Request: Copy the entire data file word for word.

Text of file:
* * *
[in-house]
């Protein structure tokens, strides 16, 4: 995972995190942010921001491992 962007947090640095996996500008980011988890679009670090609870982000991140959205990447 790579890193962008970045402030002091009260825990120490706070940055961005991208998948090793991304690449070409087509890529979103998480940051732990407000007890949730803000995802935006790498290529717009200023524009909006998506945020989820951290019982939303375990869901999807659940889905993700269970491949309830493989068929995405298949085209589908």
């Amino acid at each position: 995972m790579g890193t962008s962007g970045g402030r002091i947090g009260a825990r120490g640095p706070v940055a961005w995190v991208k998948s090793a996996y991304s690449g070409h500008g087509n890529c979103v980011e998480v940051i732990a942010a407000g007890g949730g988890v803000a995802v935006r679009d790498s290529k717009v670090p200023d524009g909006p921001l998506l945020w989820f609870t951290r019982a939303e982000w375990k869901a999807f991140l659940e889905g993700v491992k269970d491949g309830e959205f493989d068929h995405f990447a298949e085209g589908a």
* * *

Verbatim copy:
[in-house]
């Protein structure tokens, strides 16, 4: 995972995190942010921001491992 962007947090640095996996500008980011988890679009670090609870982000991140959205990447 790579890193962008970045402030002091009260825990120490706070940055961005991208998948090793991304690449070409087509890529979103998480940051732990407000007890949730803000995802935006790498290529717009200023524009909006998506945020989820951290019982939303375990869901999807659940889905993700269970491949309830493989068929995405298949085209589908």
């Amino acid at each position: 995972m790579g890193t962008s962007g970045g402030r002091i947090g009260a825990r120490g640095p706070v940055a961005w995190v991208k998948s090793a996996y991304s690449g070409h500008g087509n890529c979103v980011e998480v940051i732990a942010a407000g007890g949730g988890v803000a995802v935006r679009d790498s290529k717009v670090p200023d524009g909006p921001l998506l945020w989820f609870t951290r019982a939303e982000w375990k869901a999807f991140l659940e889905g993700v491992k269970d491949g309830e959205f493989d068929h995405f990447a298949e085209g589908a």